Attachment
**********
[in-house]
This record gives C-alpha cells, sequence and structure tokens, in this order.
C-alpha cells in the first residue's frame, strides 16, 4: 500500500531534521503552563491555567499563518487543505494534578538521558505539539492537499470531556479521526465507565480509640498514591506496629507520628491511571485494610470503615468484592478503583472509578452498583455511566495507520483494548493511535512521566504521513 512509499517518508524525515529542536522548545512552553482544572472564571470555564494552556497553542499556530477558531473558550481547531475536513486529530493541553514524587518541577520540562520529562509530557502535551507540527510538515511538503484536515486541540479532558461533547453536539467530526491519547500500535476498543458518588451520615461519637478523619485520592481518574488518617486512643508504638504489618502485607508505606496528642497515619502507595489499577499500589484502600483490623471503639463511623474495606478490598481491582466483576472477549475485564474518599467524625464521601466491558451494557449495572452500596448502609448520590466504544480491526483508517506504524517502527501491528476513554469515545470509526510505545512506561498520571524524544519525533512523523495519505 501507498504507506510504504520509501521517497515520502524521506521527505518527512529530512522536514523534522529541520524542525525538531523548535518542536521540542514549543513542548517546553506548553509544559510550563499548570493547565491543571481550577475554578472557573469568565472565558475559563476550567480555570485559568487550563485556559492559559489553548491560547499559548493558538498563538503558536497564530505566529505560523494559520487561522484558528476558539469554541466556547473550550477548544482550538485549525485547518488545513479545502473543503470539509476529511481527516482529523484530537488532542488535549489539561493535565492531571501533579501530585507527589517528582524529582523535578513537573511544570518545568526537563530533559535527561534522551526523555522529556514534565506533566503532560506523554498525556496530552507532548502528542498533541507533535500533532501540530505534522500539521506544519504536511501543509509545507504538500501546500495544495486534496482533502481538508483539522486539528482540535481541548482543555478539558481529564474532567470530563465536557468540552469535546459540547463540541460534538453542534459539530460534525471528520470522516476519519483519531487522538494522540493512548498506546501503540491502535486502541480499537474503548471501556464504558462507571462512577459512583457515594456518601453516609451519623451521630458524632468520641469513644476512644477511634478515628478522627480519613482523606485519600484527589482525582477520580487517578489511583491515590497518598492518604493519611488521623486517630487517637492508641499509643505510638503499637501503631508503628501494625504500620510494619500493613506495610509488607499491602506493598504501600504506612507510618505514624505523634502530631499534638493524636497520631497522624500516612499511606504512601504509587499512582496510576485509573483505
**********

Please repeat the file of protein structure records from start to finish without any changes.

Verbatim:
[in-house]
This record gives C-alpha cells, sequence and structure tokens, in this order.
C-alpha cells in the first residue's frame, strides 16, 4: 500500500531534521503552563491555567499563518487543505494534578538521558505539539492537499470531556479521526465507565480509640498514591506496629507520628491511571485494610470503615468484592478503583472509578452498583455511566495507520483494548493511535512521566504521513 512509499517518508524525515529542536522548545512552553482544572472564571470555564494552556497553542499556530477558531473558550481547531475536513486529530493541553514524587518541577520540562520529562509530557502535551507540527510538515511538503484536515486541540479532558461533547453536539467530526491519547500500535476498543458518588451520615461519637478523619485520592481518574488518617486512643508504638504489618502485607508505606496528642497515619502507595489499577499500589484502600483490623471503639463511623474495606478490598481491582466483576472477549475485564474518599467524625464521601466491558451494557449495572452500596448502609448520590466504544480491526483508517506504524517502527501491528476513554469515545470509526510505545512506561498520571524524544519525533512523523495519505 501507498504507506510504504520509501521517497515520502524521506521527505518527512529530512522536514523534522529541520524542525525538531523548535518542536521540542514549543513542548517546553506548553509544559510550563499548570493547565491543571481550577475554578472557573469568565472565558475559563476550567480555570485559568487550563485556559492559559489553548491560547499559548493558538498563538503558536497564530505566529505560523494559520487561522484558528476558539469554541466556547473550550477548544482550538485549525485547518488545513479545502473543503470539509476529511481527516482529523484530537488532542488535549489539561493535565492531571501533579501530585507527589517528582524529582523535578513537573511544570518545568526537563530533559535527561534522551526523555522529556514534565506533566503532560506523554498525556496530552507532548502528542498533541507533535500533532501540530505534522500539521506544519504536511501543509509545507504538500501546500495544495486534496482533502481538508483539522486539528482540535481541548482543555478539558481529564474532567470530563465536557468540552469535546459540547463540541460534538453542534459539530460534525471528520470522516476519519483519531487522538494522540493512548498506546501503540491502535486502541480499537474503548471501556464504558462507571462512577459512583457515594456518601453516609451519623451521630458524632468520641469513644476512644477511634478515628478522627480519613482523606485519600484527589482525582477520580487517578489511583491515590497518598492518604493519611488521623486517630487517637492508641499509643505510638503499637501503631508503628501494625504500620510494619500493613506495610509488607499491602506493598504501600504506612507510618505514624505523634502530631499534638493524636497520631497522624500516612499511606504512601504509587499512582496510576485509573483505